The uncomfortable reality is that no one knows how to deal with this threat. It is not just the Saudis. American military bases in the Middle East were likely equally exposed. Inexpensive, asymmetric, ubiquitous threats traveling at high speeds is a hard problem. They resemble something similar to an emergent property, in which simple entities (drones and cruise missiles, for example) operate in an ecosystem, forming more complex behaviors as a collective. Stopping one drone may have not been a challenge. Stopping 17 drones and eight cruise missiles launched together confusing radars, communications infrastructure, and human operators all at once are. Whether we like it or not, when it comes to this new era of defense, humans can be just as much the problem as they are the solution.

Five years ago, the Department of Defense started seriously contemplating how two major developments - a raft of new technologies, like artificial intelligence (AI), machine learning and autonomy, and increasingly commoditized (and therefore cheaper) sensors and hardware - posed serious risks to its existing legacy defense systems. The Pentagon released a report calling for the transformation of the defense industry, concerned that its legacy systems were no match for a rapidly approaching new era. But mainstreaming new tech into the "SOPs and TTCs" of various branches of the military ran aground. Legacy companies, late to the game and unable to attract the talent necessary to compete in the new industries, piled on and pushed for incremental change to existing technologies to defend their core business interests. A core argument of the anti-changers: humans were needed "in the loop." HITL, as "humans in the loop" became known, conveniently reflected the operating systems of their own products.

The problem was – and remains – that any system reliant on a human operator paired with bespoke, non-interoperable controls is at risk. The adversary is always looking for where humans are managing assets, because they know there are likely fault lines nearby. In this context, humans – their faults and frailties – are accentuated. We cannot think, act, reason quickly enough for a world in which dozens of cheap, smart objects fly at hypersonic speeds at multiple targets.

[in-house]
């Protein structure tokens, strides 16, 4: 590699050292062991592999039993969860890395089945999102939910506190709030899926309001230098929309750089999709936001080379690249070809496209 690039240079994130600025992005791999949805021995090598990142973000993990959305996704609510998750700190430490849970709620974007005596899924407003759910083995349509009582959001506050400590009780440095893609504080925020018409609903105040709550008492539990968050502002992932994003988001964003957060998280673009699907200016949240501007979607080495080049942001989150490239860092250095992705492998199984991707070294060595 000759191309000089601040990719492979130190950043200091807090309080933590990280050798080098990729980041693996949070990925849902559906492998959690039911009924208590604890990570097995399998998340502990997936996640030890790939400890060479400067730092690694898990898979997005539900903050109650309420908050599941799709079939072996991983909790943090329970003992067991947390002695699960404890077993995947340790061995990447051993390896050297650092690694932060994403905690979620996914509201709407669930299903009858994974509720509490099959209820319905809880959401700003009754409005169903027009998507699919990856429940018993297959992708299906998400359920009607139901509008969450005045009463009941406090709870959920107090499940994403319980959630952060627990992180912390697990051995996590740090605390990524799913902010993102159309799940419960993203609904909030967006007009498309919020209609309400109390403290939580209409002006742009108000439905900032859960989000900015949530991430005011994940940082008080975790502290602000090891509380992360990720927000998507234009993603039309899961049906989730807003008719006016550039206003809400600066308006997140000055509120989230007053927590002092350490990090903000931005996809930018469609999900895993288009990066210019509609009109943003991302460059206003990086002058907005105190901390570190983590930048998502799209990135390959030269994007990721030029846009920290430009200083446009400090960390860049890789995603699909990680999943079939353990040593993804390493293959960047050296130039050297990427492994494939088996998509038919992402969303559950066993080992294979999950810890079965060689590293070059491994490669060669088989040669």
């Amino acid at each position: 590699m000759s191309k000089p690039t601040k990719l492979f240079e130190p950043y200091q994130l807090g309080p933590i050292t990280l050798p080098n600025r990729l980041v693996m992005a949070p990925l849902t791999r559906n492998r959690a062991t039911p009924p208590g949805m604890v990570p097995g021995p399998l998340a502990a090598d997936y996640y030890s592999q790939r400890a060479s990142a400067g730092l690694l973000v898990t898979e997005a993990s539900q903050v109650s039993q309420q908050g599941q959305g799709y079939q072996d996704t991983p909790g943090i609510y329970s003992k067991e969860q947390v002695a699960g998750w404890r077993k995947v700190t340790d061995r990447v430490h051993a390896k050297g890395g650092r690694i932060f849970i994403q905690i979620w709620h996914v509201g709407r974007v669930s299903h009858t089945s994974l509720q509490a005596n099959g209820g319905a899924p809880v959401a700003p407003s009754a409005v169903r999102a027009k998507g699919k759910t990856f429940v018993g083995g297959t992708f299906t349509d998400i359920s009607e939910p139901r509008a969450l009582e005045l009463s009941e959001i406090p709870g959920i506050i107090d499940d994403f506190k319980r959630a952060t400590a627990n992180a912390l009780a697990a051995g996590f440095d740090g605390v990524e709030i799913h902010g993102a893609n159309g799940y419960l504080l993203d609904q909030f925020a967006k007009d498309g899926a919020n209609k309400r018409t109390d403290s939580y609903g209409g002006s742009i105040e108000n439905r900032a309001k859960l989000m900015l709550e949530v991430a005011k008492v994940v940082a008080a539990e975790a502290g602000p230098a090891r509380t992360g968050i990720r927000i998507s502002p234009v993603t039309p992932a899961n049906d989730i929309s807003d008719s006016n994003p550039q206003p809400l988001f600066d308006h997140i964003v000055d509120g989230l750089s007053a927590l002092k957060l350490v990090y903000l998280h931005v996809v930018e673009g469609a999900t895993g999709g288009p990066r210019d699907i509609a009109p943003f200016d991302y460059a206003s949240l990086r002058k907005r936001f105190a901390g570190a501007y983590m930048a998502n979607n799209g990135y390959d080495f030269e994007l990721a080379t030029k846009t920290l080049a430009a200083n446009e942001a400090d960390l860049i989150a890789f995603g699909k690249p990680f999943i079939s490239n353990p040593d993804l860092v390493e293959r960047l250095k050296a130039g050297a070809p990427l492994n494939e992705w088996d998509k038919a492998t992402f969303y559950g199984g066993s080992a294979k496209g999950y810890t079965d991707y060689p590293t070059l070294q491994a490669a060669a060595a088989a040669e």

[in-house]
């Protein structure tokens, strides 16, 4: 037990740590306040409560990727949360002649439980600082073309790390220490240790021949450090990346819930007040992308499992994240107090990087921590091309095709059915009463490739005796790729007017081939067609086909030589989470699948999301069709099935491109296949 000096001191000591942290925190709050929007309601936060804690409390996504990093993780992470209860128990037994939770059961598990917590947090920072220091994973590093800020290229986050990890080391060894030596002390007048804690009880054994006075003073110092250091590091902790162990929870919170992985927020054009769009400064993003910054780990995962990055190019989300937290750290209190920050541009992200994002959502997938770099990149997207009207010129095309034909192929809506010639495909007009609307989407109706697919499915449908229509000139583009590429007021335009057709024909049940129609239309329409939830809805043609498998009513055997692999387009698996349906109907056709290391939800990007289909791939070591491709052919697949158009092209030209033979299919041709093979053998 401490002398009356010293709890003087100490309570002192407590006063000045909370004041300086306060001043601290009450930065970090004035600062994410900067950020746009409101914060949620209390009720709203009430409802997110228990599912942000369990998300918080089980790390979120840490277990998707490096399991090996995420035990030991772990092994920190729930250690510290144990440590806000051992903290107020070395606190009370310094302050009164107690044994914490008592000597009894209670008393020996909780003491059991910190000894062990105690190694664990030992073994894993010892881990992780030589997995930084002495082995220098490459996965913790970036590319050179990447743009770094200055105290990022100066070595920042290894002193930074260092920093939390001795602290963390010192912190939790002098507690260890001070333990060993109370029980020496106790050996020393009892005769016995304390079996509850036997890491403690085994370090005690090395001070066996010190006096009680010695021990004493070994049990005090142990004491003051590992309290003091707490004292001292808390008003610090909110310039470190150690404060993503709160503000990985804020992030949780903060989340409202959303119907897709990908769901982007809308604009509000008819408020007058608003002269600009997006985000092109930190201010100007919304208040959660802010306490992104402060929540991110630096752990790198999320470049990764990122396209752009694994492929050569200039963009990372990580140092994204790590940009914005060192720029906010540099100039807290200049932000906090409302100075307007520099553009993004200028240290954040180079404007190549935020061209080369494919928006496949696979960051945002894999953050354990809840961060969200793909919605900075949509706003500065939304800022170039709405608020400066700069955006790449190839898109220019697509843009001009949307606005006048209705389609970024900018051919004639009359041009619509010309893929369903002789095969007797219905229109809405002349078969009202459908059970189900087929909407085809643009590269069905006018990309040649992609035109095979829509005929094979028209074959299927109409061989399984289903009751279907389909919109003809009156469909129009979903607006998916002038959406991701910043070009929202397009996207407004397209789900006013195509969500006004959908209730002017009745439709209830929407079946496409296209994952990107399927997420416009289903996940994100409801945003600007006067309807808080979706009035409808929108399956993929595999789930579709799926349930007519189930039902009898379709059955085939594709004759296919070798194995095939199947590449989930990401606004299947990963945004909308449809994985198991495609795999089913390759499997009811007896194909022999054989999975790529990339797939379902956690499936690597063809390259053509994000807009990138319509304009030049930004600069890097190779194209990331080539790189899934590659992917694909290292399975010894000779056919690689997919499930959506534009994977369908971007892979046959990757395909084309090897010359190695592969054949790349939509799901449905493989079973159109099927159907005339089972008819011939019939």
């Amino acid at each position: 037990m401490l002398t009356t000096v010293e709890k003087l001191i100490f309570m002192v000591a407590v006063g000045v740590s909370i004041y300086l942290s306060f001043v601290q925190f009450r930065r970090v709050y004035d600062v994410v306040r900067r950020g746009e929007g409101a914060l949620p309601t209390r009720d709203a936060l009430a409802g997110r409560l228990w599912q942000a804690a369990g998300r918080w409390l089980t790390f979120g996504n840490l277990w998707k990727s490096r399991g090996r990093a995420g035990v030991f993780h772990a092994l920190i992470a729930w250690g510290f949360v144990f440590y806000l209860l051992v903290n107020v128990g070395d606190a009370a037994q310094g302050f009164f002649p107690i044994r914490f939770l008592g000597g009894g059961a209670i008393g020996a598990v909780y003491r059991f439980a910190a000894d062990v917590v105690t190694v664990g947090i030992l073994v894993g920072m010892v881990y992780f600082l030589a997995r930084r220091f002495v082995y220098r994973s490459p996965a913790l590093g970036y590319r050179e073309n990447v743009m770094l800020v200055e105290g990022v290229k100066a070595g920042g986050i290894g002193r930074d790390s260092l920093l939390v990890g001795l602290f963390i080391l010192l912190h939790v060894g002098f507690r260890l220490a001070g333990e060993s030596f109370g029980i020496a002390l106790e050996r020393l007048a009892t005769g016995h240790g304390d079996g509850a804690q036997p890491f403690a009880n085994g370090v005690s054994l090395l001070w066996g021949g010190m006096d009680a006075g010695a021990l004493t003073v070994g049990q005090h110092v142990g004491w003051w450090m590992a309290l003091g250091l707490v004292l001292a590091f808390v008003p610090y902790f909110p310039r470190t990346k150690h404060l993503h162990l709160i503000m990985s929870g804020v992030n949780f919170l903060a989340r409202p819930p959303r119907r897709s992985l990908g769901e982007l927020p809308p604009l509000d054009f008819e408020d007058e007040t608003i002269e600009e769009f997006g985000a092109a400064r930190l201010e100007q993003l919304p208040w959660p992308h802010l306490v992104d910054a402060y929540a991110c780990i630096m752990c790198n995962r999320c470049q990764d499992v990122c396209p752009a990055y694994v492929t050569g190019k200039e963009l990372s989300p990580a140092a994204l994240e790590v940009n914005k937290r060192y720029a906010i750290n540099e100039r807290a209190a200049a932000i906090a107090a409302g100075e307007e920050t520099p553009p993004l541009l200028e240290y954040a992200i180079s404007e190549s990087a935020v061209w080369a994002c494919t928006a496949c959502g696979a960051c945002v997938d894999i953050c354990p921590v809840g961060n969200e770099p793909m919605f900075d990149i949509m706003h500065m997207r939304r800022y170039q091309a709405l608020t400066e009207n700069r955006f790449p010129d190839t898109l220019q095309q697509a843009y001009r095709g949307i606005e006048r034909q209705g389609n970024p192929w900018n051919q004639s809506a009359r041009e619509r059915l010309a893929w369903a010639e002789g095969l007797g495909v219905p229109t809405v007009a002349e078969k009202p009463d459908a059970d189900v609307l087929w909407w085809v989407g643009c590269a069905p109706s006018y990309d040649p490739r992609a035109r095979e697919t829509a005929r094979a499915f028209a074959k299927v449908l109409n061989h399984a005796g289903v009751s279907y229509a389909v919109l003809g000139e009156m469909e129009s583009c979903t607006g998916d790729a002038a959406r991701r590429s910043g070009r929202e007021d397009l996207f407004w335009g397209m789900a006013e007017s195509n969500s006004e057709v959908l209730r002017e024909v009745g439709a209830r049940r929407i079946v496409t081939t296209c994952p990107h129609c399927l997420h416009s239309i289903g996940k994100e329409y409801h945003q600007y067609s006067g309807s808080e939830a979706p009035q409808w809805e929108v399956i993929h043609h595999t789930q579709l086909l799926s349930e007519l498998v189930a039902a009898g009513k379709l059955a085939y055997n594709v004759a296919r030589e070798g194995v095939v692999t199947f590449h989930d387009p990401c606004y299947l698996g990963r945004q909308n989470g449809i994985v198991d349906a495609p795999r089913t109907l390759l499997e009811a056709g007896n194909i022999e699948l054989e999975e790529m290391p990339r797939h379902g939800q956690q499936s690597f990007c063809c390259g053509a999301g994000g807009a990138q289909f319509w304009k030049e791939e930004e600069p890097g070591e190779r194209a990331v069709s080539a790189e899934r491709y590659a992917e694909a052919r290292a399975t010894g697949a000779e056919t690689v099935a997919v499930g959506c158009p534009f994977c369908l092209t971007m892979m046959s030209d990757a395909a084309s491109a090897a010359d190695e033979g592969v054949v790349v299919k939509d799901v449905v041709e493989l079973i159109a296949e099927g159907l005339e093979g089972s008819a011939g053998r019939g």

The question isn't, "Do we want humans in the loop?" Of-course we do. The question is where. New defense technologies, especially those that offer defensive measures against fast moving swarms of flying vessels, need to minimize human's decision load such that they are no longer identifying and classifying targets but can instead offload those tasks to computational mechanisms that are capable of processing that faster and more accurately. Humans then only have the burden of deciding how to engage, with computer assistance telling them the most useful countermeasure. The reality is that in most air defense systems, humans are everywhere in the loop. They are in front of screens, behind radars, tipping, queuing, identifying, classifying, coordinating.

The solution to this threat is not radars that see further, or bigger and faster interceptor missiles or even more HITL. The solution is structural: inexpensive, infinitely scalable sensor systems that fuse data feeds offering as an accurate, non-hackable picture of reality as possible. Daisy-chained radars interlinked by a mesh network track the paths of each enemy drone autonomously handing off to the next. Humans maintain control of the intent; not the process.

These advances in technology and their gradual commoditization do not represent linear, incremental changes to global security. They represent a paradigm shift in thinking about defense and warfare. As the Saudi attacks so clearly demonstrate, their combination makes defense exponentially more challenging to human operators. Before the next attack, we need to realize that being everywhere in the loop is the same as being out of it.